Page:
Investment professionals were the first to embrace exchange traded funds (ETFs) when the Toronto Stock Exchange introduced Toronto Index Participation Shares (TIPS) in 1990. Replicating the TSE 35 Index (predecessor of the S&P/TSX 60 Index), institutional managers found they could rapidly deploy cash in a diversified manner using TIPS. Individual investors gained their first access to instant transparent diversification through an exchange as a result.

Diversified Canadian Equity – ranked by diversification and cost



iShares S&P/TSX Capped Composite



BMO Dow Jones Canada Titans



Horizon BetaPro S&P/TSX 60



iShares S&P/TSX 60 Index



International diversification

Thirty years ago, international equities were considered “alternative” asset classes. Access to markets and diversification within them were barriers. Not so today. ETFs offer access to a growing array of international markets. The emerging markets are an area of particular interest to professional investors. As a consequence, more granular choices are available to all.

International or Global Equity – ranked by diversification and cost



iShares MSCI World Index






BMO International Equity Hedged to CAD



Claymore International Fundamental Index (hedged and non-hedged)



Emerging Markets Equity – ranked by diversification and cost

iShares MSCI Emerging Markets Equity Index



BMO International Equity Hedged to CAD



Claymore Broad Emerging Markets



Specific Emerging Markets Equity - ranked by diversification and cost

Claymore China



Claymore BRIC



BMO China Equity Hedged to CAD



iShares MSCI Brazil Index



iShares China Index Index



iShares CNX Nifty India Index



iShares MSCI Latin America 40 Index



BMO India Equity Hedged to CAD



The three factor model and the style box

Institutional managers have found CAPM a useful but imprecise tool. The Fama-French three factor model added style (value/growth) and size (small cap/large cap) to market risk finding that, for U.S. equity markets over time, value outperformed growth and small capitalization stocks outperformed large capitalization stocks. These simple ideas provided the basis for the Morningstar Style Box of money management categorization (1992) and contributed to the popularization of mutual funds over the past two decades. ETFs are available that address all three factor approaches.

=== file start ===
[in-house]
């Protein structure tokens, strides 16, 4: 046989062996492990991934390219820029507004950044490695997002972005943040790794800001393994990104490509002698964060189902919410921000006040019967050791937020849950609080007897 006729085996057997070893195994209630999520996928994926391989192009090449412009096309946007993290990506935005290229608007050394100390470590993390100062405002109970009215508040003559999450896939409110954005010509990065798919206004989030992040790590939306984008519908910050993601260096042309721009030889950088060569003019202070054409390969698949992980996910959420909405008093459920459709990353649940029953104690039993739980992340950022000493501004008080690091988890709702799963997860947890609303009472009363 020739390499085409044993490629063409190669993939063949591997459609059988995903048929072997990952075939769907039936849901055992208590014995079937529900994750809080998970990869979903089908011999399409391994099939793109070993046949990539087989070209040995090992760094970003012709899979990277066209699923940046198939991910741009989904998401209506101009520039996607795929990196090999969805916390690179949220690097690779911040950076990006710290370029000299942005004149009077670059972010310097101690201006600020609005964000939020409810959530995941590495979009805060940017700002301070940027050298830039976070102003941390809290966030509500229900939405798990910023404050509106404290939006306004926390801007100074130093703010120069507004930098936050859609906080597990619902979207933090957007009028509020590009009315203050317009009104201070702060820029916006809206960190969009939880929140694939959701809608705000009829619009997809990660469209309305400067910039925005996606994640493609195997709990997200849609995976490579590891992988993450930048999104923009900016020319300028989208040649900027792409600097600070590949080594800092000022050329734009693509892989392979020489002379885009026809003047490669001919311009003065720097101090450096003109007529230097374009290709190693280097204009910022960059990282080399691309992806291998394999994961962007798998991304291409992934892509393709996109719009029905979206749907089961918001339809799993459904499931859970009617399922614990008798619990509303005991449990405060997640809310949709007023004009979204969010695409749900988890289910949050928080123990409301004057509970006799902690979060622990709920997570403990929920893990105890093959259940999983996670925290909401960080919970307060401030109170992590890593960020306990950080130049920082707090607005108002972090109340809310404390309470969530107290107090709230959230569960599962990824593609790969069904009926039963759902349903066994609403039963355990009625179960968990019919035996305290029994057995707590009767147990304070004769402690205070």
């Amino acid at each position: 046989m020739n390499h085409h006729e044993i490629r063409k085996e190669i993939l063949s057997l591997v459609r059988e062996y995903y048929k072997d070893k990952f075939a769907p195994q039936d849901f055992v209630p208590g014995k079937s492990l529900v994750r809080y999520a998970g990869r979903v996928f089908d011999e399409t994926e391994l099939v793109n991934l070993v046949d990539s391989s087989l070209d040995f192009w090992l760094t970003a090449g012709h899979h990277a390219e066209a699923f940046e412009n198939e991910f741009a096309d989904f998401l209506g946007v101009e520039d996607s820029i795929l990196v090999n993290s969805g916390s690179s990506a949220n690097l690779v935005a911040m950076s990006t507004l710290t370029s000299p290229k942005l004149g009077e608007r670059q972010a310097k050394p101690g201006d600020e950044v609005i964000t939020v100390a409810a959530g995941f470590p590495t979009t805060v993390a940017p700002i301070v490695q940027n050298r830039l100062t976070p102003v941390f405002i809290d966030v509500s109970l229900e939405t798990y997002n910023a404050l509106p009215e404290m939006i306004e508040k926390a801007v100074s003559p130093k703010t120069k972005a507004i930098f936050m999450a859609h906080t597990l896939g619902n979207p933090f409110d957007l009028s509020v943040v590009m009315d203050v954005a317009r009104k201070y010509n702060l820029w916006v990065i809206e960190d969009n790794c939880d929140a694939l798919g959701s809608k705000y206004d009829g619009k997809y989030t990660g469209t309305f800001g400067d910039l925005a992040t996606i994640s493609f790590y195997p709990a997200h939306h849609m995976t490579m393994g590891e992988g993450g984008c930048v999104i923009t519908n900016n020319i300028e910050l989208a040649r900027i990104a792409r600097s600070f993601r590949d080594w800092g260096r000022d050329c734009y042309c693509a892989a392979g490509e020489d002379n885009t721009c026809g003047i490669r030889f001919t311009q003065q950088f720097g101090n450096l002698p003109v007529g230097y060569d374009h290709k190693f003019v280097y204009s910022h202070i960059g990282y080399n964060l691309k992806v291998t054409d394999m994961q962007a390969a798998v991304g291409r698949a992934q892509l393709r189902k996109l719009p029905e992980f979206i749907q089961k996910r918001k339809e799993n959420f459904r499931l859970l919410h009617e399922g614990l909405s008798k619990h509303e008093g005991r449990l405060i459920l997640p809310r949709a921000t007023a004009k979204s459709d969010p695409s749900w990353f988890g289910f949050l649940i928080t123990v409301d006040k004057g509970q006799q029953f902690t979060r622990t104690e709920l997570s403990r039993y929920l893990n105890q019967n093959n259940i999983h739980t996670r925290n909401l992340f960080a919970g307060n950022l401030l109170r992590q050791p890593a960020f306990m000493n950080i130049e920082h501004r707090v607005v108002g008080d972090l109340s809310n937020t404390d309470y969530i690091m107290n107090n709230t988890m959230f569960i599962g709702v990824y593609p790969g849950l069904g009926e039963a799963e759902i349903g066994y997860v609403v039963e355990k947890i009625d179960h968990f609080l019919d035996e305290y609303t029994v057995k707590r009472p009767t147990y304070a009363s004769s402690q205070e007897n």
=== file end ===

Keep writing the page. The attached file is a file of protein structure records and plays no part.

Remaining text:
Value Canadian Equity – ranked by diversification and cost



Claymore Canadian Fundamental Index



iShares Dow Jones Canada Select Value



Horizon AlphaPro North American Value



Growth Canadian Equity – ranked by diversification and cost



iShares Dow Jones Canada Select Growth



Small Cap Canadian Equity – ranked by diversification and cost



iShares S&P/TSX SmallCap



iShares S&P/TSX Completion Index



Sectors and countries

If three factors are good, more must be better. Breaking market risk into more component factors can be a comprehensive way to control components of risk. The simplest example is the aready-pervasive practice of isolating sectors and industries domestically and globally. Canadian sector ETFs are available for energy, financials, information technology, materials and REITs from iShares with choice in most offered collectively by Bank of Montreal (BMO), Claymore and Horizon BetaPro. Global sectors include agriculture, real estate, and water offered by Claymore with choice in metals and infrastructure offered by BMO.